This is a motion to set aside a judgment for excusable neglect under The Code, sec. 274. The findings of fact by the judge are final (Weil v. Woodard, 104 N. C., 94; Albertson v. Terry, 108 N. C., 75; Sykes v. Weatherly, 110 N. C., 231), unless upon an exception that there was no evidence as to some fact found by him, (Marion v. Tilley, 119 N. C., 473) or failure to find material facts, Smith v. Hahn, 80 N. C., 241. TJpon the facts found the Judge finds as á conclusion of law whether there has or has not been excusable neglect, and from such conclusion either side may appeal. *188 Winborne v. Johnson, 95 N. C., 46; Weil v. Woodard, supra. If be finds correctly that the negligence was inexcusable, of course that ends the motion to set aside the judgment. If he finds correctly that the negligence was excusable, then whether he will or will not set the judgment aside is in his irreviewable discretion (Manning v. Railroad, 122 N. C., 824; Stith v. Jones, 119 N. C., 428; Sykes v. Weatherly, supra; Winborne v. Johnson, supra, and cases therein cited), unless in case of gross abuse of discretion (Wyche v. Ross, 119 N. C., 174), but the discretion to set aside is not given by the statute (Code, 274), unless there has been excusable neglect. This is a summary of the cases on this subject. From this it will be seen that no appeal lies except from the finding of law, upon the facts found, that there was or was not excusable negligence; save in the rare cases when it is excepted that there was no evidence to support a given finding of fact or a failure to find material facts, or that after a correct finding that there was excusable negligence, the Judge grossly abused his discretion in setting aside or refusing to set aside a judgment.
In this case the Judge found that the summons was duly served on defendants more than ten days before court, and a verified complaint filed within the first three days of the first term, that no order was made extending time to file answer and bond in this case, nor any general order of that kind, but defendants’ attorney had reason to believe a general order had been made at that term giving time to file pleadings; that at the second term of court no attorney having yet appeared or entered his appearance for defendants, no answer or demurrer being filed, nor any bond filed as required by The Code, sec. 237 (this being an action of ejectment), judgment was taken in open court by default final for the land and by default and inquiry as to the damages, which *189judgment was regularly taken and entered up, the defendants’ counsel being then present in court, and “if paying attention would have heard the motionthat the nest day a general order was made allowing 30 days to file pleadings, but no order was made to extend time for filing defense bonds. It is further i>und as a fact that the defendants’ attorney is solvent.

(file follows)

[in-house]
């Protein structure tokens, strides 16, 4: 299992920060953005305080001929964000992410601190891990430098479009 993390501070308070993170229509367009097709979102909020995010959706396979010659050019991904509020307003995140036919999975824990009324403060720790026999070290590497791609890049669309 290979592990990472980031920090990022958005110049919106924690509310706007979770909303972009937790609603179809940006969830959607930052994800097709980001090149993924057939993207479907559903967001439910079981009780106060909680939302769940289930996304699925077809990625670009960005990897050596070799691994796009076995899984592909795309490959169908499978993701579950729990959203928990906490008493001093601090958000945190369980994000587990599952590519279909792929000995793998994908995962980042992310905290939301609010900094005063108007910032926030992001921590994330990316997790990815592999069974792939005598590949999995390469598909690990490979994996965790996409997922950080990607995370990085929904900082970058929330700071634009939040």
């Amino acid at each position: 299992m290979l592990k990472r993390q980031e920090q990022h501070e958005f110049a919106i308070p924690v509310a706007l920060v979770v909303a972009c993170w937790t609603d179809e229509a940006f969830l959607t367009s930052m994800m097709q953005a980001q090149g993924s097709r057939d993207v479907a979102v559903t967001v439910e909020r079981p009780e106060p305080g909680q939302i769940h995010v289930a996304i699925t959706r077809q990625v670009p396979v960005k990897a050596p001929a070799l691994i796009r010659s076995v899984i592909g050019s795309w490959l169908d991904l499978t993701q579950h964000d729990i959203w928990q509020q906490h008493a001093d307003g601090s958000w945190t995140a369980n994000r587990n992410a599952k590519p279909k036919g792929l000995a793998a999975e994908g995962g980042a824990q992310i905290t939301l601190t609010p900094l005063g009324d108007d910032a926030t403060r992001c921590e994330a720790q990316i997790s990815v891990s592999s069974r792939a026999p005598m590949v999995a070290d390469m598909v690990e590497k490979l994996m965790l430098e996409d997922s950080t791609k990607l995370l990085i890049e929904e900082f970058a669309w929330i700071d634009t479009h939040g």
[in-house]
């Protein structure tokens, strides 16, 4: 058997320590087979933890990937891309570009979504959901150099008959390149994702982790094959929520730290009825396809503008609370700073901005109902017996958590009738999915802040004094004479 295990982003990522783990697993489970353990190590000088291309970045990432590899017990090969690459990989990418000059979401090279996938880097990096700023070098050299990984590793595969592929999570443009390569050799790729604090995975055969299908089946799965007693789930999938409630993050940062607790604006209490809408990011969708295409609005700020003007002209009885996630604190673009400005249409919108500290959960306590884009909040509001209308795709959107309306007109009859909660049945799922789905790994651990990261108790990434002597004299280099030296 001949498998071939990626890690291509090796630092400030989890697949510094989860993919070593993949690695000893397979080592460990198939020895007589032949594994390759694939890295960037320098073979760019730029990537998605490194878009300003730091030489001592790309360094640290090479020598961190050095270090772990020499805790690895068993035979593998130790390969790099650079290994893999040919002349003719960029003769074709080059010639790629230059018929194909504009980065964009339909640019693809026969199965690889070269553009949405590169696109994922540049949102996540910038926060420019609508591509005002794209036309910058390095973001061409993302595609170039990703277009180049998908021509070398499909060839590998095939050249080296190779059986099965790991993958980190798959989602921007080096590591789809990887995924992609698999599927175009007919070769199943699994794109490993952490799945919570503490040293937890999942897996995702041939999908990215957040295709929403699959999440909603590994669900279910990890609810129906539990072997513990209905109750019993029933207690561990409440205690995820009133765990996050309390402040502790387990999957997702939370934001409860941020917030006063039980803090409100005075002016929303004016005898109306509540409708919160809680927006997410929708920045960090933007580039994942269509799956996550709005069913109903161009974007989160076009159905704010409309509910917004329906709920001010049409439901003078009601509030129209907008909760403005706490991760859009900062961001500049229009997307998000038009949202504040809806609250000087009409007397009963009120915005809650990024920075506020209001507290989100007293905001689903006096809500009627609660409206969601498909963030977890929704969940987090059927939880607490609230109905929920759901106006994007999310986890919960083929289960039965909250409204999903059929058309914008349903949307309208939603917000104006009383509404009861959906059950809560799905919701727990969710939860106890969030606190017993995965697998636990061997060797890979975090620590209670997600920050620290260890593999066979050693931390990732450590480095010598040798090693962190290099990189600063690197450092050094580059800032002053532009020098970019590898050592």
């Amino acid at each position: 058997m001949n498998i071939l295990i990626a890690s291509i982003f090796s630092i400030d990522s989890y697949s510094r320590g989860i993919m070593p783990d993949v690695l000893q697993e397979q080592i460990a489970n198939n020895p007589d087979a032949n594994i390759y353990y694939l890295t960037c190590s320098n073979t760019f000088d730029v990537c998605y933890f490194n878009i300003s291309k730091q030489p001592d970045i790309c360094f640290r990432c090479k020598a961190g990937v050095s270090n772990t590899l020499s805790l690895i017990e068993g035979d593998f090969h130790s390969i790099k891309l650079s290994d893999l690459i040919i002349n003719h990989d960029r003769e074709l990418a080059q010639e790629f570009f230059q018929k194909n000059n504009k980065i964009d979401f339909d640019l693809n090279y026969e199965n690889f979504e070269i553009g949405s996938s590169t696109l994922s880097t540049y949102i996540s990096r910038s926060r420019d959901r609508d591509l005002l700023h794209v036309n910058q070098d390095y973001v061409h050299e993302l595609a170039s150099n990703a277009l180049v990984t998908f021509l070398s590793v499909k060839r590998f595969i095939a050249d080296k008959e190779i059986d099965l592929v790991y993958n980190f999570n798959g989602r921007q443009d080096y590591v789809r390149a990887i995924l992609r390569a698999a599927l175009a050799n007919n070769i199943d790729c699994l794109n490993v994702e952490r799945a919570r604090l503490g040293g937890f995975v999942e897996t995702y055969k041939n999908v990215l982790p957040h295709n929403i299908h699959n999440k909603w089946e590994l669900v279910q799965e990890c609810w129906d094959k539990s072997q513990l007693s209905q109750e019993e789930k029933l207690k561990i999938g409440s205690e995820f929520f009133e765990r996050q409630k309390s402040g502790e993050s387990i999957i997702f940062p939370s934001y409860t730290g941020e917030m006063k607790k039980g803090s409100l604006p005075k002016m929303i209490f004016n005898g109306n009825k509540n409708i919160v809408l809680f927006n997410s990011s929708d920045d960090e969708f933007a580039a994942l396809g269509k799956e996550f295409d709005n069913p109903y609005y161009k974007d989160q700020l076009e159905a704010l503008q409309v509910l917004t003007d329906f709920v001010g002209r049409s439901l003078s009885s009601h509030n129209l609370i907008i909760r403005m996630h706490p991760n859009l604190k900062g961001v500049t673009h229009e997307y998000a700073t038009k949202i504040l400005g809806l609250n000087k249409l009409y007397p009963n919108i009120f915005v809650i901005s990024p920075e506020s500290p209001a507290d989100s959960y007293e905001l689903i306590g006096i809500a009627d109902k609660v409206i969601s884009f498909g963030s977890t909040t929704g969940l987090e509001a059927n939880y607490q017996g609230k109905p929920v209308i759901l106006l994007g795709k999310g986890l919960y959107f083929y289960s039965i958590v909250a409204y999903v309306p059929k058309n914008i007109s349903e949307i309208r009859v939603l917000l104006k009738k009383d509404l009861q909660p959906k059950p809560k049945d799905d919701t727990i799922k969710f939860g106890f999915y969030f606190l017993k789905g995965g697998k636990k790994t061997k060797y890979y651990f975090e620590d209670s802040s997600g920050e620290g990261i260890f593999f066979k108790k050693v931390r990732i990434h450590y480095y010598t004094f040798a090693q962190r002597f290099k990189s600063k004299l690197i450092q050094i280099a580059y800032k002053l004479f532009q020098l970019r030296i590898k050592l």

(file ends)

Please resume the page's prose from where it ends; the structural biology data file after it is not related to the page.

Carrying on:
Upon these finding's of fact the Court adjudged there was excusable negligence, and in his discretion set the judgment aside. The latter action would have been irreviewable if the finding of law had been correct that there was excusable neglect. But the negligence was not excusable. (1) In the late case of Vick v. Baker, 122 N. C., 98, it is said: “It does not appear, and it is not averred, that the defendants filed the bond required by sec. 237 of The Code, or were excused-from filing it, and the judgment by default was authorized by The Code, sec. 390 (Jones v. Best, 121 N. C., 154), even if there had been excusable neglect in failing to file answer.” This case is stronger than either of the two cases just cited, for it appears affirmatively that the defense bond was not filed even at the second term, and that no order either general or special, was made to extend time for filing it. This bond, The Code, sec. 237, requires the defendant, in actions to recover real estate, to file before he can answer or demur. The failure to file this bond was the negligence of the defendant himself, and no excuse whatever is shown relieving him from the judgment authorized by The Code, sec. 390, upon his failure to file it. When a man has business in court, it is his duty to attend to it, and at the proper time.
Besides (2), the neglect of counsel will not excuse if the defendant himself has been neglectful (Manning v. Railroad, supra), and it is not shown that defendants took any interest in the case, attended court, gave any instructions to their *190attorney, or asked any from, him. The employment of counsel did not relieve them of all attention to the case. It was still their duty to look after the matter and give the case at least “such attention as a man of ordinary prudence usually gives to his important business.” Roberts v. Allman, 106 N. C., 391; Whitson v. Railroad, 95 N. C., 385; Henry v. Clayton, 85 N. C., 371; Sluder v. Rollins, 76 N. C., 271. The burden was upon the defendants to show this,, and they have not shown that they gave the case any attention whatever, and this is inexcusable negligence. Whitson v. Railroad, supra; Cowles v. Cowles, 121 N. C., 272. It does not appear, except inferentiallv, that they even had counsel employed at the first term. Further, it is not even found by the Court, nor was he asked to find, that the defendants had a meritorious defense should the judgment be set aside. LeDuc v. Slocomb, 124 N. C., 347; Mauney v. Gidney, 88 N. C., 200.
Judgment below is reversed.